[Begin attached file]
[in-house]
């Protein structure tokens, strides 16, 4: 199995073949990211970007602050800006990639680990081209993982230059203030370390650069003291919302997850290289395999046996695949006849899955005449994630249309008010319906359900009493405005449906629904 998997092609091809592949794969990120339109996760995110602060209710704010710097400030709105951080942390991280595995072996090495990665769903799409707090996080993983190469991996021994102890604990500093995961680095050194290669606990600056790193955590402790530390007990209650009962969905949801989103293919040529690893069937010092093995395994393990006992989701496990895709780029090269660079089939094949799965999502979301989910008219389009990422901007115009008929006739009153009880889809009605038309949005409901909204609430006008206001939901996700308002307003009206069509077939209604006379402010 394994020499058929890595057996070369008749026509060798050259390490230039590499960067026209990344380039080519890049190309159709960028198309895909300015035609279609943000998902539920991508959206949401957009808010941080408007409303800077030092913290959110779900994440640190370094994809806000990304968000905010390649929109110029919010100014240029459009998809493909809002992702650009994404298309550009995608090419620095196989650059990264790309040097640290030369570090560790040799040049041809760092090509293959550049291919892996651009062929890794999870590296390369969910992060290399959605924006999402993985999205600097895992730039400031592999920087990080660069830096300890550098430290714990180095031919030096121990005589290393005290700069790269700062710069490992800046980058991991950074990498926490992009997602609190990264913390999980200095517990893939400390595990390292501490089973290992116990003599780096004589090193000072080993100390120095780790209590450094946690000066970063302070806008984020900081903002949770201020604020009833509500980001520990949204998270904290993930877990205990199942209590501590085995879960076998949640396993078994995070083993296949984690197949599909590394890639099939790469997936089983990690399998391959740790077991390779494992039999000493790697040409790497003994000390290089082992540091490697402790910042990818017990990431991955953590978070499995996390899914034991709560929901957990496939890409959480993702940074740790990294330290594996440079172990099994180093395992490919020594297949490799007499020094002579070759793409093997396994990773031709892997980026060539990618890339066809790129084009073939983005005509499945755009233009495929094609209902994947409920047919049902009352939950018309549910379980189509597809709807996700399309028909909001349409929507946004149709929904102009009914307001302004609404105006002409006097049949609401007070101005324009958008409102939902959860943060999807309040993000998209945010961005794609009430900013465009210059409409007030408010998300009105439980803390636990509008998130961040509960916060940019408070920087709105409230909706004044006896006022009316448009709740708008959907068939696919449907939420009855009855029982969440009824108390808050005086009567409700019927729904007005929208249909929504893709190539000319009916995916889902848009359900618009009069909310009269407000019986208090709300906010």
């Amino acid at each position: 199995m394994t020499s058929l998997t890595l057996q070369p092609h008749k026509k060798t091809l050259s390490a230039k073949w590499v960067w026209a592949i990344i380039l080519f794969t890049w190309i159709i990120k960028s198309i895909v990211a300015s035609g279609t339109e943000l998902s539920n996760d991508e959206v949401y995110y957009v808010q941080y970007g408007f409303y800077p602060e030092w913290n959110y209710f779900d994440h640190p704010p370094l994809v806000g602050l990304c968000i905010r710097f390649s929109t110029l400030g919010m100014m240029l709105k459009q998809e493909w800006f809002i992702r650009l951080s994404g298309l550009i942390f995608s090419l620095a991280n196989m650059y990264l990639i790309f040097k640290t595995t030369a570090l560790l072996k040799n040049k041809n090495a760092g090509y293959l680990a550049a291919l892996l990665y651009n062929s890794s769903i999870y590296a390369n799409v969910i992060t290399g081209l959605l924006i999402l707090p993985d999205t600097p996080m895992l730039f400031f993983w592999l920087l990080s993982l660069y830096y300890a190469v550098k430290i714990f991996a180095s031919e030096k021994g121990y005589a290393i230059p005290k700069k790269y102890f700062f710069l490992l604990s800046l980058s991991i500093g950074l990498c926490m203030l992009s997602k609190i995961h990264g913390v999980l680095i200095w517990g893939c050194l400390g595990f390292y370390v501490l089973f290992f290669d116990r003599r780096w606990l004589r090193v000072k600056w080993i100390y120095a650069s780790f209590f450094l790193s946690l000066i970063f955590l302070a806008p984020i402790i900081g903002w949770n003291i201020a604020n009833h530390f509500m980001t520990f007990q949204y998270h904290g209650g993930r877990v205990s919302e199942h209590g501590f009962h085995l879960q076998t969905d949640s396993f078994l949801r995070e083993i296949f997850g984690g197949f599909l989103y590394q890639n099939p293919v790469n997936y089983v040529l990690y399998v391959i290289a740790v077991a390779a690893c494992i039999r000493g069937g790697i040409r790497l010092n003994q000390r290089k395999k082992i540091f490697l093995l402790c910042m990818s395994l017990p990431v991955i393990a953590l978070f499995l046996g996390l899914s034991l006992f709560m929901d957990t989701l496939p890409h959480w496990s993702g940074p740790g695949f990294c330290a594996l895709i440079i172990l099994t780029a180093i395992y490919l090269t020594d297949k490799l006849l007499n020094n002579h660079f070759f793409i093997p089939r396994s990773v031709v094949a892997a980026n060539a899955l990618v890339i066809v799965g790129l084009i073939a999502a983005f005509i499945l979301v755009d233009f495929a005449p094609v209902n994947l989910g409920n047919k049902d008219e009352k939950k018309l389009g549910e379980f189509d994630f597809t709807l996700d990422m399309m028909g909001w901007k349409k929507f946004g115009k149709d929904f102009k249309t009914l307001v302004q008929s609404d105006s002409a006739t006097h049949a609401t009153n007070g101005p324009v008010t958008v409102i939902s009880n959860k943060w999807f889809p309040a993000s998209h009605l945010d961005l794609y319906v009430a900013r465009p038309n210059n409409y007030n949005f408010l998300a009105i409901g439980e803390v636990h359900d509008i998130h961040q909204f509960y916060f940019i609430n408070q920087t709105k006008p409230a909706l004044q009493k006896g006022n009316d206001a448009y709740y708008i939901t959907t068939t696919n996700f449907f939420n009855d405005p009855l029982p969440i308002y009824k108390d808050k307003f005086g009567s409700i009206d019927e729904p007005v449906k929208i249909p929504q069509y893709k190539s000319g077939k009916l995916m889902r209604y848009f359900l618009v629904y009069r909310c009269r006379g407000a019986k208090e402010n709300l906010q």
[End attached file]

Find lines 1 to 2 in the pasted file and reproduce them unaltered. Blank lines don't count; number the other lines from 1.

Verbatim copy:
[in-house]
């Protein structure tokens, strides 16, 4: 199995073949990211970007602050800006990639680990081209993982230059203030370390650069003291919302997850290289395999046996695949006849899955005449994630249309008010319906359900009493405005449906629904 998997092609091809592949794969990120339109996760995110602060209710704010710097400030709105951080942390991280595995072996090495990665769903799409707090996080993983190469991996021994102890604990500093995961680095050194290669606990600056790193955590402790530390007990209650009962969905949801989103293919040529690893069937010092093995395994393990006992989701496990895709780029090269660079089939094949799965999502979301989910008219389009990422901007115009008929006739009153009880889809009605038309949005409901909204609430006008206001939901996700308002307003009206069509077939209604006379402010 394994020499058929890595057996070369008749026509060798050259390490230039590499960067026209990344380039080519890049190309159709960028198309895909300015035609279609943000998902539920991508959206949401957009808010941080408007409303800077030092913290959110779900994440640190370094994809806000990304968000905010390649929109110029919010100014240029459009998809493909809002992702650009994404298309550009995608090419620095196989650059990264790309040097640290030369570090560790040799040049041809760092090509293959550049291919892996651009062929890794999870590296390369969910992060290399959605924006999402993985999205600097895992730039400031592999920087990080660069830096300890550098430290714990180095031919030096121990005589290393005290700069790269700062710069490992800046980058991991950074990498926490992009997602609190990264913390999980200095517990893939400390595990390292501490089973290992116990003599780096004589090193000072080993100390120095780790209590450094946690000066970063302070806008984020900081903002949770201020604020009833509500980001520990949204998270904290993930877990205990199942209590501590085995879960076998949640396993078994995070083993296949984690197949599909590394890639099939790469997936089983990690399998391959740790077991390779494992039999000493790697040409790497003994000390290089082992540091490697402790910042990818017990990431991955953590978070499995996390899914034991709560929901957990496939890409959480993702940074740790990294330290594996440079172990099994180093395992490919020594297949490799007499020094002579070759793409093997396994990773031709892997980026060539990618890339066809790129084009073939983005005509499945755009233009495929094609209902994947409920047919049902009352939950018309549910379980189509597809709807996700399309028909909001349409929507946004149709929904102009009914307001302004609404105006002409006097049949609401007070101005324009958008409102939902959860943060999807309040993000998209945010961005794609009430900013465009210059409409007030408010998300009105439980803390636990509008998130961040509960916060940019408070920087709105409230909706004044006896006022009316448009709740708008959907068939696919449907939420009855009855029982969440009824108390808050005086009567409700019927729904007005929208249909929504893709190539000319009916995916889902848009359900618009009069909310009269407000019986208090709300906010």